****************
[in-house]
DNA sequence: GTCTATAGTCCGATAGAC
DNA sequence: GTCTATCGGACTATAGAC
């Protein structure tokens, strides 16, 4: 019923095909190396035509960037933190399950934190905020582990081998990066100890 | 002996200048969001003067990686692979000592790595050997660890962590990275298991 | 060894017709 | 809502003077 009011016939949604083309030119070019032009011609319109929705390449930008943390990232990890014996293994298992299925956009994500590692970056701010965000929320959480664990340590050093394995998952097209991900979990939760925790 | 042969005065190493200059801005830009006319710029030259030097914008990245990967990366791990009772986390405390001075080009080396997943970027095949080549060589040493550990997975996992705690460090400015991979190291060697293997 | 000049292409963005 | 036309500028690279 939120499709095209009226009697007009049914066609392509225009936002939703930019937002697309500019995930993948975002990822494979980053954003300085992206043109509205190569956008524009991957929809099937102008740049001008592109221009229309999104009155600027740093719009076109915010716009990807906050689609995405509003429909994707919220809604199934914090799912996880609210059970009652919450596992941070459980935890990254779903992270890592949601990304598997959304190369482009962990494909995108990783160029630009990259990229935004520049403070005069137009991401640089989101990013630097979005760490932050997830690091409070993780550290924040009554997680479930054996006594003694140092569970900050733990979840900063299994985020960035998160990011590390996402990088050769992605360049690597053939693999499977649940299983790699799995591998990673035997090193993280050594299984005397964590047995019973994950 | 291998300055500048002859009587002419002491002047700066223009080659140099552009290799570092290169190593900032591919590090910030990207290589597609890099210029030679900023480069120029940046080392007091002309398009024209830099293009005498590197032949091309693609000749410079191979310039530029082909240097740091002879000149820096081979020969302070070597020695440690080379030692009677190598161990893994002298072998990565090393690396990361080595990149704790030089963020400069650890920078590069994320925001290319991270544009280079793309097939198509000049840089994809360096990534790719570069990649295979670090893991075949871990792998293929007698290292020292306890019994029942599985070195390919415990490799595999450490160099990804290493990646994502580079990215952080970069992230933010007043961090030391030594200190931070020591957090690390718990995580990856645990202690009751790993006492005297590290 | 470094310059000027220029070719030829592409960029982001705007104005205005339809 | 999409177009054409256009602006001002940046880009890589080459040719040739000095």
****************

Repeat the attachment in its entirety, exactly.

[in-house]
DNA sequence: GTCTATAGTCCGATAGAC
DNA sequence: GTCTATCGGACTATAGAC
């Protein structure tokens, strides 16, 4: 019923095909190396035509960037933190399950934190905020582990081998990066100890 | 002996200048969001003067990686692979000592790595050997660890962590990275298991 | 060894017709 | 809502003077 009011016939949604083309030119070019032009011609319109929705390449930008943390990232990890014996293994298992299925956009994500590692970056701010965000929320959480664990340590050093394995998952097209991900979990939760925790 | 042969005065190493200059801005830009006319710029030259030097914008990245990967990366791990009772986390405390001075080009080396997943970027095949080549060589040493550990997975996992705690460090400015991979190291060697293997 | 000049292409963005 | 036309500028690279 939120499709095209009226009697007009049914066609392509225009936002939703930019937002697309500019995930993948975002990822494979980053954003300085992206043109509205190569956008524009991957929809099937102008740049001008592109221009229309999104009155600027740093719009076109915010716009990807906050689609995405509003429909994707919220809604199934914090799912996880609210059970009652919450596992941070459980935890990254779903992270890592949601990304598997959304190369482009962990494909995108990783160029630009990259990229935004520049403070005069137009991401640089989101990013630097979005760490932050997830690091409070993780550290924040009554997680479930054996006594003694140092569970900050733990979840900063299994985020960035998160990011590390996402990088050769992605360049690597053939693999499977649940299983790699799995591998990673035997090193993280050594299984005397964590047995019973994950 | 291998300055500048002859009587002419002491002047700066223009080659140099552009290799570092290169190593900032591919590090910030990207290589597609890099210029030679900023480069120029940046080392007091002309398009024209830099293009005498590197032949091309693609000749410079191979310039530029082909240097740091002879000149820096081979020969302070070597020695440690080379030692009677190598161990893994002298072998990565090393690396990361080595990149704790030089963020400069650890920078590069994320925001290319991270544009280079793309097939198509000049840089994809360096990534790719570069990649295979670090893991075949871990792998293929007698290292020292306890019994029942599985070195390919415990490799595999450490160099990804290493990646994502580079990215952080970069992230933010007043961090030391030594200190931070020591957090690390718990995580990856645990202690009751790993006492005297590290 | 470094310059000027220029070719030829592409960029982001705007104005205005339809 | 999409177009054409256009602006001002940046880009890589080459040719040739000095």